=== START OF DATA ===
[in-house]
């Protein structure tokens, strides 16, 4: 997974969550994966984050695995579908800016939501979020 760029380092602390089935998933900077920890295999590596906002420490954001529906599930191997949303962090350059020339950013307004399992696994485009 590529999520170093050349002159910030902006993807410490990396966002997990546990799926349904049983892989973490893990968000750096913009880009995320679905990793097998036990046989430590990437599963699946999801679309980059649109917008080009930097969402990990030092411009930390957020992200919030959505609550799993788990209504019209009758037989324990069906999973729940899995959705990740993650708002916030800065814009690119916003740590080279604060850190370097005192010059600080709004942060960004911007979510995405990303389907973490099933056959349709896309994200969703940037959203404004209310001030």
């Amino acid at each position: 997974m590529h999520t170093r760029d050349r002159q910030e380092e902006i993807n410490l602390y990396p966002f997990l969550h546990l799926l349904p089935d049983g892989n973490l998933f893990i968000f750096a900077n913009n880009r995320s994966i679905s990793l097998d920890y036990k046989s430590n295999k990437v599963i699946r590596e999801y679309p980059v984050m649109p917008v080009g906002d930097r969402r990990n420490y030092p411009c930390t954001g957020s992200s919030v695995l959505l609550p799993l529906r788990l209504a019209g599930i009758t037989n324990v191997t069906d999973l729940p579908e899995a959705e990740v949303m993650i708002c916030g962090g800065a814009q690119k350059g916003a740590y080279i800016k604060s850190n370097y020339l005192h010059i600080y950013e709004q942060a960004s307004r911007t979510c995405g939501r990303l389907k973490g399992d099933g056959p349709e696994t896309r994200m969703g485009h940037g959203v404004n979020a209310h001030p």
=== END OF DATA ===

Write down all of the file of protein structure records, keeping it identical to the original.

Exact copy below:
[in-house]
């Protein structure tokens, strides 16, 4: 997974969550994966984050695995579908800016939501979020 760029380092602390089935998933900077920890295999590596906002420490954001529906599930191997949303962090350059020339950013307004399992696994485009 590529999520170093050349002159910030902006993807410490990396966002997990546990799926349904049983892989973490893990968000750096913009880009995320679905990793097998036990046989430590990437599963699946999801679309980059649109917008080009930097969402990990030092411009930390957020992200919030959505609550799993788990209504019209009758037989324990069906999973729940899995959705990740993650708002916030800065814009690119916003740590080279604060850190370097005192010059600080709004942060960004911007979510995405990303389907973490099933056959349709896309994200969703940037959203404004209310001030």
């Amino acid at each position: 997974m590529h999520t170093r760029d050349r002159q910030e380092e902006i993807n410490l602390y990396p966002f997990l969550h546990l799926l349904p089935d049983g892989n973490l998933f893990i968000f750096a900077n913009n880009r995320s994966i679905s990793l097998d920890y036990k046989s430590n295999k990437v599963i699946r590596e999801y679309p980059v984050m649109p917008v080009g906002d930097r969402r990990n420490y030092p411009c930390t954001g957020s992200s919030v695995l959505l609550p799993l529906r788990l209504a019209g599930i009758t037989n324990v191997t069906d999973l729940p579908e899995a959705e990740v949303m993650i708002c916030g962090g800065a814009q690119k350059g916003a740590y080279i800016k604060s850190n370097y020339l005192h010059i600080y950013e709004q942060a960004s307004r911007t979510c995405g939501r990303l389907k973490g399992d099933g056959p349709e696994t896309r994200m969703g485009h940037g959203v404004n979020a209310h001030p």